Merit and Worth

“We must do away with the absolutely specious notion that everybody has to earn a living. It is a fact today that one in ten thousand of us can make a technological breakthrough capable of supporting all the rest. The youth of today are absolutely right in recognizing this nonsense of earning a living. We keep inventing jobs because of this false idea that everybody has to be employed at some kind of drudgery because, according to Malthusian-Darwinian theory, he must justify his right to exist. So we have inspectors of inspectors and people making instruments for inspectors to inspect inspectors. The true business of people should be to go back to school and think about whatever it was they were thinking about before somebody came along and told them they had to earn a living.”
-R. Buckminster Fuller

Normally, when people are quoted, it is done for the purpose of bolstering their own point of view. Not so in this case.

R. Buckminster Fuller, humanitarian par extraordinaire, genius and visionary: this is one of those occasions where he just stepped in it. Like that time he claimed politics would be extinct by the year 2000. Everyone is allowed their fair share of mistakes, and the inventor of the term “Spaceship Earth” merits a lion’s share, but I just can’t make myself gloss over this one.

I would really like to believe we are an enlightened species. I would really like to believe it is in our nature to work for the betterment of all mankind, rather than just our own lot. Post-scarcity economics just sounds so personally fulfilling; like all our work can be converted into food, shelter, entertainment, health and meaning for the entire planet’s population, and without pollution.

The problem isn’t in the societal model. I’m confident the maths work out for post-scarcity economics. I’m confident it works like a charm in THEORY. The problem is with us. Humanity does not take well to forced, overt altruism.

Have you ever done charity work? Did you do so voluntarily? Or did you do it because you were forced to? Therein lies the rub. The legend of Teutonia, the communist commune in McKean county, should be known to you if you are interested in the history of altruism and/or socialism. German settlers purchased land, sold 660 shares for one hundred dollars a pop and set out to create a utopia where everyone could contribute as much as they could and partake in the fruits of their labours to their hearts’ content.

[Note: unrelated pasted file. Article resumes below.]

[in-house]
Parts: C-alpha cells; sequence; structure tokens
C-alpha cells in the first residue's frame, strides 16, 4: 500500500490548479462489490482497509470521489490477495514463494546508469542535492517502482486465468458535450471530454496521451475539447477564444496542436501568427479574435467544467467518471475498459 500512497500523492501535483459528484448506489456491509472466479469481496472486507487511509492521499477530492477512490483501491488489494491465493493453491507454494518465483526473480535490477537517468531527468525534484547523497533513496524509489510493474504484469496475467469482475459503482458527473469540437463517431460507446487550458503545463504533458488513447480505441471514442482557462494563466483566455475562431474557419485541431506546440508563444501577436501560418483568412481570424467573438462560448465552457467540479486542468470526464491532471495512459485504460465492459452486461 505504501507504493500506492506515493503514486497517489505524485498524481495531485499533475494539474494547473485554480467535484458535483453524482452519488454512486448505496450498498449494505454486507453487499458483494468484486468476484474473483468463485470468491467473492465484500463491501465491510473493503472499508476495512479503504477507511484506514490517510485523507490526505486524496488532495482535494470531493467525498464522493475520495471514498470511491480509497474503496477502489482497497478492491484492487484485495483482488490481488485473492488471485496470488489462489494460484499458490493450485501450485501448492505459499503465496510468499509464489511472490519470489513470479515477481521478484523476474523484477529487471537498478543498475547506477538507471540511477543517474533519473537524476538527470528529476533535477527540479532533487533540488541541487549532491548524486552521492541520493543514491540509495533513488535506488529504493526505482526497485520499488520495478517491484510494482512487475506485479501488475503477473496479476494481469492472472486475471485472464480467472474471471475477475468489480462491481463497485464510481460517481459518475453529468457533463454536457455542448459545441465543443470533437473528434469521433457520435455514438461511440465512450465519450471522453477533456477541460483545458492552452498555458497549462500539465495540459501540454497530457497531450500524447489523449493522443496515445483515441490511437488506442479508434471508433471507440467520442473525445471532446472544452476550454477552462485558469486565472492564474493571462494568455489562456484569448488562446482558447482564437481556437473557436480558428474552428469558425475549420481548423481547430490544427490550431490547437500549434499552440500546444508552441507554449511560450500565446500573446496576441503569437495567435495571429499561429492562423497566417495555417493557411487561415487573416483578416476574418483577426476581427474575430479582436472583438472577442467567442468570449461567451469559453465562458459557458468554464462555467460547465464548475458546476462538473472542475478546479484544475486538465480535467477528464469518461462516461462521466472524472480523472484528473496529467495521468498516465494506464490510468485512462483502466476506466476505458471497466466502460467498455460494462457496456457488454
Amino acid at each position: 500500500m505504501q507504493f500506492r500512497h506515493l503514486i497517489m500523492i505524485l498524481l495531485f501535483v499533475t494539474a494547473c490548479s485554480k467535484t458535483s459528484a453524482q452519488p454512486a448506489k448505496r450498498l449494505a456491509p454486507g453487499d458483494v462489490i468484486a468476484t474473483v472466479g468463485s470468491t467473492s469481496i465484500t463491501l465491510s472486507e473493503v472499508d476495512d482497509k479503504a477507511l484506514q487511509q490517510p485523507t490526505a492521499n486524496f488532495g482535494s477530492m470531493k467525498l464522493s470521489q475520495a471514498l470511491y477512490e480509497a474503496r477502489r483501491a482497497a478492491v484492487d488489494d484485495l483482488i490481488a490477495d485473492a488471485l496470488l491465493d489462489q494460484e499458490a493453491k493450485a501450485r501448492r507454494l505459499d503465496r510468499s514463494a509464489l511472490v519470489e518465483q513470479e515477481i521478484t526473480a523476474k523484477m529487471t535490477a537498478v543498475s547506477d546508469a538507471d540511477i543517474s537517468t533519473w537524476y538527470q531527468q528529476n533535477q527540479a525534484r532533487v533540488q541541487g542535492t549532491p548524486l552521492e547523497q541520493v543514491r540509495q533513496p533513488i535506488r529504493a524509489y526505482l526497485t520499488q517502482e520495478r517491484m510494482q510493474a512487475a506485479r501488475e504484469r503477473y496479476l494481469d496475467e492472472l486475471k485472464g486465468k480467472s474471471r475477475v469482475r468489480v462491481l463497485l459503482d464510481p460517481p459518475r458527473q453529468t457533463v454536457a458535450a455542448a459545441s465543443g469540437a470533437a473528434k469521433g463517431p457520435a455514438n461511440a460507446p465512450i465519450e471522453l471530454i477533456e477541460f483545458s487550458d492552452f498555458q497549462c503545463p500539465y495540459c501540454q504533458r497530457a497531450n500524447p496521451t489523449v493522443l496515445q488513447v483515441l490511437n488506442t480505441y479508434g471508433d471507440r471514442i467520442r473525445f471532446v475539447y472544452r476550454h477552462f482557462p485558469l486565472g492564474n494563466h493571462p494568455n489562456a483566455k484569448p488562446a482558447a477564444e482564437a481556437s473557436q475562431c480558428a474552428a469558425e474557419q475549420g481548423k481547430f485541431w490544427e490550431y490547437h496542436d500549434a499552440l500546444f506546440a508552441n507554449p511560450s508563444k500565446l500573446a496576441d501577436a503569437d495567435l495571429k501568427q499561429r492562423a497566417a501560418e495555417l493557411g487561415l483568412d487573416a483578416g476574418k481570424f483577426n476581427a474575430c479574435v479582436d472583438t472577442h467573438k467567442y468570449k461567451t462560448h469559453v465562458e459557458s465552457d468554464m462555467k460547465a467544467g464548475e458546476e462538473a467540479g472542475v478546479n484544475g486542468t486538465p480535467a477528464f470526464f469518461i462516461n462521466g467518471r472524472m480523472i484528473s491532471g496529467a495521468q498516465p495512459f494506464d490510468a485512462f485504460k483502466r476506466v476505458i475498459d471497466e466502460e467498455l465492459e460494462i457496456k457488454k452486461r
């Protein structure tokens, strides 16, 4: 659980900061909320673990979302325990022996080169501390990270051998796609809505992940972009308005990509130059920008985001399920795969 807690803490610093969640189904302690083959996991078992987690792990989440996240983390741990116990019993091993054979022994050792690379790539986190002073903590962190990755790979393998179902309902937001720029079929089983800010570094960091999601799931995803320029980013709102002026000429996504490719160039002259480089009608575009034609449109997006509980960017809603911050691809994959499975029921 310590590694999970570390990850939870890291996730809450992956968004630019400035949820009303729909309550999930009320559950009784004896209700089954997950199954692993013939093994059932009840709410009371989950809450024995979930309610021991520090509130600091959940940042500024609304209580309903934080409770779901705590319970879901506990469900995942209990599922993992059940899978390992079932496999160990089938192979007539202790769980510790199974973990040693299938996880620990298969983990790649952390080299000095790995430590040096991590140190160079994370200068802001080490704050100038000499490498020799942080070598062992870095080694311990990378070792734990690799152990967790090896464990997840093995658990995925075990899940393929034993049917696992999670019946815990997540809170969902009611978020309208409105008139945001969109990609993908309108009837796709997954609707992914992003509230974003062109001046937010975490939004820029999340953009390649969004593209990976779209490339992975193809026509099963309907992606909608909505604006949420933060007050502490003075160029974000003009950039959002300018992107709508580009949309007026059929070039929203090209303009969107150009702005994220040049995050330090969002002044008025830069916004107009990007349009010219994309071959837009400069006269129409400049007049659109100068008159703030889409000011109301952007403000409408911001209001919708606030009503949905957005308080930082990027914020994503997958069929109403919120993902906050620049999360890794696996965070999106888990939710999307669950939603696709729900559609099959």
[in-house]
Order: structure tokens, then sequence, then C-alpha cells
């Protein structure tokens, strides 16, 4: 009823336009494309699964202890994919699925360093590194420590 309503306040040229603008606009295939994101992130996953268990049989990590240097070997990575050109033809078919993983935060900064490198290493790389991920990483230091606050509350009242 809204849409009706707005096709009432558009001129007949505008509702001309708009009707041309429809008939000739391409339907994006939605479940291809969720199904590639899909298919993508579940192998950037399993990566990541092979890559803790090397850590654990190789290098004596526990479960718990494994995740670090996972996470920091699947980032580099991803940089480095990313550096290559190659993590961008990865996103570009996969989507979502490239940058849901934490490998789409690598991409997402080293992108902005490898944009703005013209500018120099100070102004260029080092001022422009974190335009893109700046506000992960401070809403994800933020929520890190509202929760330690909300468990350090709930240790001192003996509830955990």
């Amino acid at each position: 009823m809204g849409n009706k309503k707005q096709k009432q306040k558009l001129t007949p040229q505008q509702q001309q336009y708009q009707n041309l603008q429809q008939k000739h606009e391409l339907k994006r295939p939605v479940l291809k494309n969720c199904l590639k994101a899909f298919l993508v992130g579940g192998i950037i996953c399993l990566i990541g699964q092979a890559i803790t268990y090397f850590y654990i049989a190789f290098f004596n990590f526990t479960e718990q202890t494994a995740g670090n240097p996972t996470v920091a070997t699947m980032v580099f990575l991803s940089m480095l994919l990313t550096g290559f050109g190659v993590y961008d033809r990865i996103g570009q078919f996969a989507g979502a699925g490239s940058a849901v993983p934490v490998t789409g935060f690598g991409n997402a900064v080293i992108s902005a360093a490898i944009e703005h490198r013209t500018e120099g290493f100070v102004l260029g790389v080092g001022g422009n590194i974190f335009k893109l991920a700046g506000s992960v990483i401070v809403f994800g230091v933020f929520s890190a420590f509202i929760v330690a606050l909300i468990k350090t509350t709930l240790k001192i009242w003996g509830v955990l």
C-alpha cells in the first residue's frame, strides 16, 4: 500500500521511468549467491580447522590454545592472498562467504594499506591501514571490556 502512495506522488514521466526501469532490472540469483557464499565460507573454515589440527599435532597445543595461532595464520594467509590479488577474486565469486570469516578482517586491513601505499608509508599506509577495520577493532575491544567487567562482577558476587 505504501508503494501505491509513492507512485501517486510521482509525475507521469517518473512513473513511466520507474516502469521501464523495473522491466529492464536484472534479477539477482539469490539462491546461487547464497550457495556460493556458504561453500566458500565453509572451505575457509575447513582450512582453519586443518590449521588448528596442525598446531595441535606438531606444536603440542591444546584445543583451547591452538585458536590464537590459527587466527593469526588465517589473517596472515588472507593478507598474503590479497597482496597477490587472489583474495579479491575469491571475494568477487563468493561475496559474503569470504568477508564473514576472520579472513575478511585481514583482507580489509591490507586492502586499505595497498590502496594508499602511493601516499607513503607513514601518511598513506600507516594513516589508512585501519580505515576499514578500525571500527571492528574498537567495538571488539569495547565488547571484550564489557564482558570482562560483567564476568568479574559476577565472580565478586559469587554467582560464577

It all failed badly, although this one story should not in itself be taken as evidence that altruism doesn’t work. My contention is this: man is neither purely selfish nor purely altruistic, but establishing a society based upon either extreme is a losing proposition. Simple evolution by natural selection sees to this: in every established order there is room for a certain number of deviants who do not contribute according to the norm. They either provide less or in excess of expectations. When the number or degree of divergence grows too great, that society suffers upheaval and must either change or excise the deviants.

“Excise the deviants” – a marvellous obfuscation and euphemism for putting people against a wall and shooting them. Yet it is something mankind has done for thousands of years, changing our societies to better accomodate greater numbers of citizens, or the better to please the greatest power base.

This does not mean that mankind is inherently evil or mean, just that the way we work together has a stress limit. We do not like to be exploited beyond a certain level. Others taking advantage of our efforts make our bile rise, especially if we did not offer them these boons freely.

We could feed the entire world, put an end to crime, illness, strife and explore outer and inner space to our hearts’ content, but we won’t do it this way. This way leads to resentment, envy, distrust, schisms and withdrawal. It’s the way we are. What makes us great is our ability to excel, to push beyond boundaries, to strive for that which lies just beyond our reach, and never in the history of the world have we successfully entered into a social contract based on excellence for the common good, with one possible exception: the military. Militaristic hegemonies like Rome or Sparta excelled due to their meritocratic nature, but they would inevitably fail. Rome outgrew their structural design, and Sparta failed to replenish their warrior caste as they expanded. Today, militaries remain meritocratic societies-within-societies, yet unable to ever change.

So how to make a perfect world? I have my ideas, which are closely linked to my own philosophical, religious and ideological convictions. They are based on my apprehension of human nature, which may or may not be the same as yours. What I can tell you is that the way forward is THROUGH the self, not away from it. That sounds suitably cryptic.

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